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Find an expert

A former managing editor of The Sun, Kathryn Christensen, made a valiant effort a few years back to stamp out the word expert in our pages.

In effect, she argued, anyone who was willing to return our telephone calls got to be proclaimed an expert. Using the word freely, she said, made us look naïve and gullible, too easily impressed by titles and credentials. And she was quite right. Having studied a subject and earned some kind of degree in it does not make one an expert. An expert is someone whom the people who hold those degrees look up to and quote.

But in the newspaper, a 20-year-old degree from Malted Barley University’s School of Sophistry, combined with a current position and hectoring undergraduates and inflating grades at Excelsior Normal College and Diploma Mill, makes you a sage. And once you have returned a reporter’s call the first time, you can be assured that you will be quoted again.

In that, journalists reflect a culture that mistakes the display of degrees for learning. As someone who observed a graduate department of English from the inside for six years, I can assure you that any correlation between the award of a Ph.D. and actual erudition is often coincidental.

In the interest of disclosure and that vogue word, transparency, I should point out that I am not expert, either. Having learned some grammar in elementary school in Eastern Kentucky 40 years ago, and gone on to earn a B.A. and an M.A. in English literature, I wound up a newspaper copy editor. I never studied Anglo-Saxon, philology or linguistics. What I know I learned by reading manuals of usage and weighing the arguments of various authorities.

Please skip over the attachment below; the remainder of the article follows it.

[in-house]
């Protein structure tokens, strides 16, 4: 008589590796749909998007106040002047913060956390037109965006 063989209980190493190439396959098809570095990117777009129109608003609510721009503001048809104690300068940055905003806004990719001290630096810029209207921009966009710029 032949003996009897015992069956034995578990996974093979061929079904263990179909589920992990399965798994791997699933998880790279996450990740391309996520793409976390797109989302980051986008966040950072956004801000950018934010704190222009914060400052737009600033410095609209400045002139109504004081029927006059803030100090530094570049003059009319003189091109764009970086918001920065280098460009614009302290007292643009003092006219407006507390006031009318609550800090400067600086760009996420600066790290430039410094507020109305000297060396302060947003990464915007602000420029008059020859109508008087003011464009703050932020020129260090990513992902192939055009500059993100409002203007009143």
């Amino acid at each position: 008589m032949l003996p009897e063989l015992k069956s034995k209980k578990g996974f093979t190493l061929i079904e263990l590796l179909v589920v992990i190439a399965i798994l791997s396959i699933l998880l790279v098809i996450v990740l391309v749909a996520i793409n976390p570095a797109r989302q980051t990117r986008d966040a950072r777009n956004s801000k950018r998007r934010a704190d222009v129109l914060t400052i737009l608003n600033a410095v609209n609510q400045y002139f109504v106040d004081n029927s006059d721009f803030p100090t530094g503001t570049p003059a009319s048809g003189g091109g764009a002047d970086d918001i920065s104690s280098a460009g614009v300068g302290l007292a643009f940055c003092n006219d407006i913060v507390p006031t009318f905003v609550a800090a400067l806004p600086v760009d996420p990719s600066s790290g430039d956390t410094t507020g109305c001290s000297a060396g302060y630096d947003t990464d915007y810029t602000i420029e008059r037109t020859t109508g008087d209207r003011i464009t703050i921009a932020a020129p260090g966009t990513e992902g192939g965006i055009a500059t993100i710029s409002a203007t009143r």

If you find anything in this blog of value, it is because I can persuade you by argument and example, not by flexing any supposed authority.

So don’t call me an expert on anything. And be very careful about applying the term to anyone else.

Posted by John McIntyre at 10:05 AM | | Comments (1)


A colleague taught me at the beginning of the year that the definiton of an expert was am man from more than 20 miles away carrying a briefcase.
Paul Wiggins

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About John McIntyre
John McIntyre, mild-mannered editor for a great metropolitan newspaper, has fussed over writers’ work, to sporadic expressions of gratitude, for thirty years. He is The Sun’s night content production manager and former head of its copy desk. He also teaches editing at Loyola University Maryland. A former president of the American Copy Editors Society, a native of Kentucky, a graduate of Michigan State and Syracuse, and a moderate prescriptivist, he writes about language, journalism, and arbitrarily chosen topics. If you are inspired by a spirit of contradiction, comment on the posts or write to him at
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